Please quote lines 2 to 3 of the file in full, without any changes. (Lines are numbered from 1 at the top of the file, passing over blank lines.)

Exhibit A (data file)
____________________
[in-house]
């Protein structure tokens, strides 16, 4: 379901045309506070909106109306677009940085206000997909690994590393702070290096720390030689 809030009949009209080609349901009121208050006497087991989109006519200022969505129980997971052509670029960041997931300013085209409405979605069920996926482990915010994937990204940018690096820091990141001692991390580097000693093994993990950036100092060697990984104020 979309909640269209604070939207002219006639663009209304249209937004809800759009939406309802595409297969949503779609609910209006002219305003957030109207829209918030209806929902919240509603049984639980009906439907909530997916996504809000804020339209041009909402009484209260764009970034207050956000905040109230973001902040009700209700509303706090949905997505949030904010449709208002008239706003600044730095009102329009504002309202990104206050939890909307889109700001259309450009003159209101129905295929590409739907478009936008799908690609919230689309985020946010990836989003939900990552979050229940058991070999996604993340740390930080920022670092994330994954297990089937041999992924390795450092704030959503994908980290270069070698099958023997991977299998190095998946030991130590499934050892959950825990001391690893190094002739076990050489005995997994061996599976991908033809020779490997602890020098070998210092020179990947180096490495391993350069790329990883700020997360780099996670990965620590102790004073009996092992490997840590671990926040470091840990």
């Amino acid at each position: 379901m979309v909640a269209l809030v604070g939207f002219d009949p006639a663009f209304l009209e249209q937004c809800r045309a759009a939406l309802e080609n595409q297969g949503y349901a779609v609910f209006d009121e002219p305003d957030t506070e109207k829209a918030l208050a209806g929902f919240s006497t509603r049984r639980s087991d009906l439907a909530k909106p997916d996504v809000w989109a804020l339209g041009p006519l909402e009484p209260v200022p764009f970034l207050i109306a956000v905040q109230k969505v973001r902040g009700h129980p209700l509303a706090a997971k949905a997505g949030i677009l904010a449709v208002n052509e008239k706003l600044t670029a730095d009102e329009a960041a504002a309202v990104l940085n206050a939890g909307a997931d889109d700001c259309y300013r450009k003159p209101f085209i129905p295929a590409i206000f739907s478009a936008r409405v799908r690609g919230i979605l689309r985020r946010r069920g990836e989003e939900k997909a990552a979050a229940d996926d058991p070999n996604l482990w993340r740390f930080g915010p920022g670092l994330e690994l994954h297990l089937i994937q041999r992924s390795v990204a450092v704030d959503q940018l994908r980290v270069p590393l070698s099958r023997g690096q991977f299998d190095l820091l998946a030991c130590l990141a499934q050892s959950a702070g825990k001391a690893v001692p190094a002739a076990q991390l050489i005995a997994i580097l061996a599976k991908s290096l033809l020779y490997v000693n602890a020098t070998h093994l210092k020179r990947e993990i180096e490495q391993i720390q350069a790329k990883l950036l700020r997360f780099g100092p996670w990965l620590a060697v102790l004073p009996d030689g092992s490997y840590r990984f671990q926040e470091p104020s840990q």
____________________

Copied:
């Protein structure tokens, strides 16, 4: 379901045309506070909106109306677009940085206000997909690994590393702070290096720390030689 809030009949009209080609349901009121208050006497087991989109006519200022969505129980997971052509670029960041997931300013085209409405979605069920996926482990915010994937990204940018690096820091990141001692991390580097000693093994993990950036100092060697990984104020 979309909640269209604070939207002219006639663009209304249209937004809800759009939406309802595409297969949503779609609910209006002219305003957030109207829209918030209806929902919240509603049984639980009906439907909530997916996504809000804020339209041009909402009484209260764009970034207050956000905040109230973001902040009700209700509303706090949905997505949030904010449709208002008239706003600044730095009102329009504002309202990104206050939890909307889109700001259309450009003159209101129905295929590409739907478009936008799908690609919230689309985020946010990836989003939900990552979050229940058991070999996604993340740390930080920022670092994330994954297990089937041999992924390795450092704030959503994908980290270069070698099958023997991977299998190095998946030991130590499934050892959950825990001391690893190094002739076990050489005995997994061996599976991908033809020779490997602890020098070998210092020179990947180096490495391993350069790329990883700020997360780099996670990965620590102790004073009996092992490997840590671990926040470091840990």
């Amino acid at each position: 379901m979309v909640a269209l809030v604070g939207f002219d009949p006639a663009f209304l009209e249209q937004c809800r045309a759009a939406l309802e080609n595409q297969g949503y349901a779609v609910f209006d009121e002219p305003d957030t506070e109207k829209a918030l208050a209806g929902f919240s006497t509603r049984r639980s087991d009906l439907a909530k909106p997916d996504v809000w989109a804020l339209g041009p006519l909402e009484p209260v200022p764009f970034l207050i109306a956000v905040q109230k969505v973001r902040g009700h129980p209700l509303a706090a997971k949905a997505g949030i677009l904010a449709v208002n052509e008239k706003l600044t670029a730095d009102e329009a960041a504002a309202v990104l940085n206050a939890g909307a997931d889109d700001c259309y300013r450009k003159p209101f085209i129905p295929a590409i206000f739907s478009a936008r409405v799908r690609g919230i979605l689309r985020r946010r069920g990836e989003e939900k997909a990552a979050a229940d996926d058991p070999n996604l482990w993340r740390f930080g915010p920022g670092l994330e690994l994954h297990l089937i994937q041999r992924s390795v990204a450092v704030d959503q940018l994908r980290v270069p590393l070698s099958r023997g690096q991977f299998d190095l820091l998946a030991c130590l990141a499934q050892s959950a702070g825990k001391a690893v001692p190094a002739a076990q991390l050489i005995a997994i580097l061996a599976k991908s290096l033809l020779y490997v000693n602890a020098t070998h093994l210092k020179r990947e993990i180096e490495q391993i720390q350069a790329k990883l950036l700020r997360f780099g100092p996670w990965l620590a060697v102790l004073p009996d030689g092992s490997y840590r990984f671990q926040e470091p104020s840990q």